Wrapping a gallery space at the 2020 NGV Triennial is a bowed pavilion of tessellating wood. A collaboration between renowned Japanese architect Kengo Kuma (previously) and Australian artist Geoff Nees, the large-scale installation is constructed with trees felled at Melbourne’s Royal Botanic Gardens during the millennium drought. The pointed slats interlock without the use of additional supports, a design derived from traditional Japanese joinery, and create a scaly pattern that allows light to stream through.
Titled “Botanical Pavilion,” the curved structure features foraged timber—some of which predates European colonization on the continent—arranged by color rather than species. “By prioritizing natural phenomena over scientific order, the designers call into question the reductive nature of science during the colonial era, a mindset at odds with many Indigenous cultural beliefs and knowledge systems,” a statement about the piece says. At both ends, the walkway opens up to reveal South Korean artist Lee Ufan’s 2017 painting titled “Dialogue.”
“The semi-circular shape of the pavilion invites the visitor into a journey to explore the space and experience the various essences of wood,” Kuma told Dezeen. “The porous structure is assembled like a tridimensional puzzle without the use of metal connections to be able to reassemble it in a different location.”
Share this story
Woven throughout Selva Aparicio’s cicada veils and fringed floor coverings are the complexities of rebirth, transition, and beauty’s ability to endure. Organic ephemera—human hair, thorned branches, scavenged wings—become poignant installations and smaller artworks that ruminate on a myriad of global issues, including the climate crisis and the infinite failures of the medical establishment.
Aparicio shares that her explorations of life and death began during childhood when she watched the natural world cycle through growth and decay in the woods outside of Barcelona. This lasting fascination has crystallized in the artist’s body of work, particularly in pieces like “Velo de luto (Mourning veil),” which sews together 1,365 seventeen-year cicada wings with strands of hair taken from two generations of women. The shrouds typically are worn to honor a spouse who’s died, and Aparicio notes the material and form exemplify that “as the fragility of the veil of wings decay so does the patriarchal veil of history that it represents.”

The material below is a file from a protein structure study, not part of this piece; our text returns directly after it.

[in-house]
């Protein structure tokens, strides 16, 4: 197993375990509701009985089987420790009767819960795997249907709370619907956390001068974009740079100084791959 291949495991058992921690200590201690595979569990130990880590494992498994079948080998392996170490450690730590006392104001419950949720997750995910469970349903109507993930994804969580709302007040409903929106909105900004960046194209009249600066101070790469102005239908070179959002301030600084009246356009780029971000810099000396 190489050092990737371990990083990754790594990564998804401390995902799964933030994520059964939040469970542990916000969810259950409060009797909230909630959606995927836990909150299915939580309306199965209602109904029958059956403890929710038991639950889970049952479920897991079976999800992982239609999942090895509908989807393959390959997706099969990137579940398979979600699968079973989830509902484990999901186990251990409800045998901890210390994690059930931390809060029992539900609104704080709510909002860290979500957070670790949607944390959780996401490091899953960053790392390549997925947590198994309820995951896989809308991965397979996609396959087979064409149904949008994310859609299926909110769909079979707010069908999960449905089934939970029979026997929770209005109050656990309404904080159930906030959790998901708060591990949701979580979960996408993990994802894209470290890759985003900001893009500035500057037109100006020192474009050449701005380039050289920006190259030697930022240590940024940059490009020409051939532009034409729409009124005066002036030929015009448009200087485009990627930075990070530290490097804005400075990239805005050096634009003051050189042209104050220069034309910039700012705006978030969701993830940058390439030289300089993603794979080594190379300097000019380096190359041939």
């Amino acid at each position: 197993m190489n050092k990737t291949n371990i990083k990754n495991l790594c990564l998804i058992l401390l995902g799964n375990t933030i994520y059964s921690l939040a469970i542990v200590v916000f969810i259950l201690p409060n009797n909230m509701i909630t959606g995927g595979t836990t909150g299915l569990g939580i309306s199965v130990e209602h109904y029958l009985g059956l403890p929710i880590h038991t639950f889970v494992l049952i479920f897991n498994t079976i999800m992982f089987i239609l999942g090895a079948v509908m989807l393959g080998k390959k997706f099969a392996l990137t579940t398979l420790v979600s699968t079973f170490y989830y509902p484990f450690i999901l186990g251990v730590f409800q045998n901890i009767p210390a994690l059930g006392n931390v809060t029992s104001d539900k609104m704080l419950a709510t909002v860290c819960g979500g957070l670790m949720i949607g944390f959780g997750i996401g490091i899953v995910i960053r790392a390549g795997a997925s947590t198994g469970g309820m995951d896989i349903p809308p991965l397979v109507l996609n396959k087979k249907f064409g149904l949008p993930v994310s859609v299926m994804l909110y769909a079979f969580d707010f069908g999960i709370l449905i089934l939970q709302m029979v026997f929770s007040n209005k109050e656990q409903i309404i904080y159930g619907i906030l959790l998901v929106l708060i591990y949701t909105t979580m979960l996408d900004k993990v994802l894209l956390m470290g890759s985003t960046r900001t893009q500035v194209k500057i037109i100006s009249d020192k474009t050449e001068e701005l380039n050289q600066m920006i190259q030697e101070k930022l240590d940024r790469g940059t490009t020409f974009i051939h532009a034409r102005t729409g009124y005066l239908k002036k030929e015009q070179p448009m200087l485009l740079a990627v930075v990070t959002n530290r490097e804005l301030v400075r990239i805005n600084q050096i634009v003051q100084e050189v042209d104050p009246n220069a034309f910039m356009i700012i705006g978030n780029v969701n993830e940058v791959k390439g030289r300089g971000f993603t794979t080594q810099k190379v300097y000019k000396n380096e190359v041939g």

Overall, the artist says that her “practice has evolved beyond the individual to encompass environmental, social, and political activism and evoke the change and rebirth I witnesses in nature.” “Childhood rug,” for example, merges personal memory and a domestic object with larger themes of covering and exposing trauma.
Similarly, Aparicio cites her own experiences in “Hysteria,” an installation that surrounds an antique gynecological table with a curtain of thorned branches. Commenting broadly on the unjust power dynamics inherent within traditional healthcare, the artwork draws a direct correlation between the invasive and painful processes of medicine for women and their ability to bring new life into the world.
Although she spends half her time in Barcelona, Aparicio is currently in Chicago and has work on view at two locations: her piece “Hopscotch” is part of MCA’s group exhibition The Long Dream, while her solo show Hysteria is at the International Museum of Surgical Science, where the artist is in residence. Both are slated to close on January 17, 2021. Head to Instagram for glimpses into Aparicio’s process, as well.
Share this story
Although Lucy Sparrow is adept at treating scrapes and bouts of indigestion, her medical specialty lies in helping folks suffering from heart disease, IBS, and various illnesses caused by fiber deficiencies. The U.K.-based artist set up shop with The Bourdon Street Chemist, a fully-stocked, woolen pharmacy that’ll open its doors on January 18, 2021, at London’s Lyndsey Ingram. Over-the-counter medications like plush bottles of Pepto Bismol, Tums, and aspirin line the shelves alongside creams and luxury fragrances.
Sparrow’s medical practice, though, expands beyond the drug store with an entire surgical unit for more severe injuries and illnesses in her studio. The retro, tile-lined room is outfitted with traditional operation equipment and a woolen cadaver with compact organs, a skeleton, and even a bleeding heart.
Similar to her previous undertakings that filled bodegas and supermarkets with household goods, Sparrow hand-stitched the entirety of The Bourdon Street Chemist with painstaking precision, not only ensuring a variety of pharmaceuticals are available but also inscribing each tablet and bottle with fabric-paint labels. The artist established this new medical unit after converting a decommissioned ambulance into a “National Felt Service” vehicle and performing a live-felt-surgery at Miami Art Week in 2018.
Anyone who’s binged on Sparrow’s felt potato chips or wooly Sour Patch Kids can pick up a similarly fibrous remedy from the white-coat wearing artist, who stations herself in the large-scale installation. “There is something so intensely intimate in sharing your personal—and often embarrassing—ailments with a stranger. But because that stranger is wearing a white coat you feel safe and trust them with secrets you wouldn’t tell your best friend,” the artist says.
Share this story
Considering the possibilities of non-gendered motherhood, Toronto-born artist Tau Lewis stitches together oversized characters and floral tendrils that occupy a lavish fictional world. Textured swatches of fabric transform stark gallery space into pastel gardens and the idyllic universe of the “T. A. U. B. I. S.,” or the bulging-eyed creature with a protruding tongue shown above. Teeming with themes of compassion, joy, and freedom, the sprawling works evoke birth and the warmth of a womb filled with light.